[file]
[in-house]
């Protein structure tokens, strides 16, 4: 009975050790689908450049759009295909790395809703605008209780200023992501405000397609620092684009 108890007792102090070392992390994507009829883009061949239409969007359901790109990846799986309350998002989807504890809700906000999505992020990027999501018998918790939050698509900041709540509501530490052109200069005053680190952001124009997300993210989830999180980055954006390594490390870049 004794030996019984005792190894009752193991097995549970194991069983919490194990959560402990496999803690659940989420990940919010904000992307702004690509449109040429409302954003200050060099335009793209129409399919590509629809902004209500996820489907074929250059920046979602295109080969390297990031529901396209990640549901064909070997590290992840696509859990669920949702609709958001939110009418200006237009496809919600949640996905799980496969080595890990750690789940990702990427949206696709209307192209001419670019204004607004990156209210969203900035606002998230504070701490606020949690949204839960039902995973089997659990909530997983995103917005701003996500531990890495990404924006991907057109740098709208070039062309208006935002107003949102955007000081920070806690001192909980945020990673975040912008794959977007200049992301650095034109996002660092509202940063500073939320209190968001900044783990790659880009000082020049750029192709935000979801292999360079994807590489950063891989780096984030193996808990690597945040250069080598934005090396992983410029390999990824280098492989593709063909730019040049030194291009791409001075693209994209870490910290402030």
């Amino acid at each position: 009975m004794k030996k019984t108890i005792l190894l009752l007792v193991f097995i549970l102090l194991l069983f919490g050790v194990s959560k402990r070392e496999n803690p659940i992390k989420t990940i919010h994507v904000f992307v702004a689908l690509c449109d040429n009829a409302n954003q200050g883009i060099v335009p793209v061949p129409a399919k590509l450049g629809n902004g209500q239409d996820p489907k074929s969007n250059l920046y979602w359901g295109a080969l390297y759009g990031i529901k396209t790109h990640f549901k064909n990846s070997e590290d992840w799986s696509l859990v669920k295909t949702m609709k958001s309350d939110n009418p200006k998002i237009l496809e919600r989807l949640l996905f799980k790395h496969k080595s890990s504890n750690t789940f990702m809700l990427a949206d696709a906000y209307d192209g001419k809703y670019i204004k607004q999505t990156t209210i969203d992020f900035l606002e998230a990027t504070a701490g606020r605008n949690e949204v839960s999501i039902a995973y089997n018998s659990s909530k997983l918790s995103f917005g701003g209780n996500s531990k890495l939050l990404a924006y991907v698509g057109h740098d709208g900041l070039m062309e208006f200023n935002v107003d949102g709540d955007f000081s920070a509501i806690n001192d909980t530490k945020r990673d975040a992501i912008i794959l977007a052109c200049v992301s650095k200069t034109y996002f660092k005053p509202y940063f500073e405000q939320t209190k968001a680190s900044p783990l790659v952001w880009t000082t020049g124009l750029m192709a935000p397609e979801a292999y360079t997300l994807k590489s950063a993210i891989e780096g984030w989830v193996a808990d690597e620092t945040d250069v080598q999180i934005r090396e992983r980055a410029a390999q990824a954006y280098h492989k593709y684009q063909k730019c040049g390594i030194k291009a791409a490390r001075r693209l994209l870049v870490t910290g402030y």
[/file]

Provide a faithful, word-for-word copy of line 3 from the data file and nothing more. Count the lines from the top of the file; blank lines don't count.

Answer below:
């Amino acid at each position: 009975m004794k030996k019984t108890i005792l190894l009752l007792v193991f097995i549970l102090l194991l069983f919490g050790v194990s959560k402990r070392e496999n803690p659940i992390k989420t990940i919010h994507v904000f992307v702004a689908l690509c449109d040429n009829a409302n954003q200050g883009i060099v335009p793209v061949p129409a399919k590509l450049g629809n902004g209500q239409d996820p489907k074929s969007n250059l920046y979602w359901g295109a080969l390297y759009g990031i529901k396209t790109h990640f549901k064909n990846s070997e590290d992840w799986s696509l859990v669920k295909t949702m609709k958001s309350d939110n009418p200006k998002i237009l496809e919600r989807l949640l996905f799980k790395h496969k080595s890990s504890n750690t789940f990702m809700l990427a949206d696709a906000y209307d192209g001419k809703y670019i204004k607004q999505t990156t209210i969203d992020f900035l606002e998230a990027t504070a701490g606020r605008n949690e949204v839960s999501i039902a995973y089997n018998s659990s909530k997983l918790s995103f917005g701003g209780n996500s531990k890495l939050l990404a924006y991907v698509g057109h740098d709208g900041l070039m062309e208006f200023n935002v107003d949102g709540d955007f000081s920070a509501i806690n001192d909980t530490k945020r990673d975040a992501i912008i794959l977007a052109c200049v992301s650095k200069t034109y996002f660092k005053p509202y940063f500073e405000q939320t209190k968001a680190s900044p783990l790659v952001w880009t000082t020049g124009l750029m192709a935000p397609e979801a292999y360079t997300l994807k590489s950063a993210i891989e780096g984030w989830v193996a808990d690597e620092t945040d250069v080598q999180i934005r090396e992983r980055a410029a390999q990824a954006y280098h492989k593709y684009q063909k730019c040049g390594i030194k291009a791409a490390r001075r693209l994209l870049v870490t910290g402030y």